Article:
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Trace-Based Memory Aliasing Across Program ... - Purdue University

Trace-Based Memory Aliasing Across Program ... - Purdue University

Trace-Based Memory Aliasing Across Program ... - Purdue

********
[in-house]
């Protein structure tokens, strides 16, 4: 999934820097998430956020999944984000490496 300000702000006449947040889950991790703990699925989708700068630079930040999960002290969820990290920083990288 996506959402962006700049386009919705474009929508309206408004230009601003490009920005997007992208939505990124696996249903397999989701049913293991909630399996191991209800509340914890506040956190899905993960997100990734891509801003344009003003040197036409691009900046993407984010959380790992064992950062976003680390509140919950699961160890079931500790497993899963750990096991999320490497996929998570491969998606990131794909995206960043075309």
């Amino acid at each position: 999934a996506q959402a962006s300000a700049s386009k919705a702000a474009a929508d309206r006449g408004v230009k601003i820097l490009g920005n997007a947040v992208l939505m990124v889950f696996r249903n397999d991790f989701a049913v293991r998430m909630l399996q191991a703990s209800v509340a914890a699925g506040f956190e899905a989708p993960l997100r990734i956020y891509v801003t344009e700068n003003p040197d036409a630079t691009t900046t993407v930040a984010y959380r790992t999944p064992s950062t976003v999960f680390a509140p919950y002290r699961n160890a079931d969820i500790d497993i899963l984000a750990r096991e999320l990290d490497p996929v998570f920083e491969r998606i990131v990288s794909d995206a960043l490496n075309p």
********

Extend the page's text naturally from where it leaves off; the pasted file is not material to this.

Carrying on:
Trace-Based Memory Aliasing Across Program Versions Murali Krishna Ramanathan, Suresh Jagannathan, and Ananth Grama Department of Computer Science, Purdue University, West Lafayette, IN 47907 {rmk, suresh, ayg}@cs.purdue.edu Abstract. One of the major costs of software development is associated with testing and validation of successive versions of software systems. An important problem encountered in testing and validation is memory aliasing, which involves correlation of variables across program versions. This is useful to ensure that existing invariants are preserved in newer versions and to match program execution histories. Recent work in this area has focused on trace-based techniques to better isolate affected regions. A variation of this general approach considers memory operations to generate more refined impact sets. The utility of such an approach eventually relies on the ability to effectively recognize aliases. In this paper, we address the general memory aliasing problem and present a probabilistic trace-based technique for correlating memory locations across execution traces, and associated variables in program versions. Our approach is based on computing the log-odds ratio, which defines the affinity of locations based on observed patterns. As part of the aliasing process, the traces for initial test inputs are aligned without considering aliasing. From the aligned traces, the log-odds ratio of the memory locations is computed. Subsequently, aliasing is used for alignment of successive traces. Our technique can easily be extended to other applications where detecting aliasing is necessary. As a case study, we implement and use our approach in dynamic impact analysis for detecting variations across program versions. Using detailed experiments on real versions of software systems, we observe significant improvements in detection of affected regions when aliasing occurs. 1 Introduction Identifying memory aliasing involves correlating memory locations that exhibit similar behavior across two versions of a program. Memory aliasing occurs in many software engineering applications, including impact analysis [1, 15, 17], detecting invariants [7] and correlating program properties to ensure that properties are preserved in the newer version or matching program execution histories [19]. Devising a scalable robust solution to this problem has proven to be challenging. Zhang and Gupta [19] present a relative offset based matching approach to solving the problem of matching program execution histories. While L. Baresi and R. Heckel (Eds.): FASE 2006, LNCS 3922, pp. 381–395, 2006. c○ Springer-Verlag Berlin Heidelberg 2006

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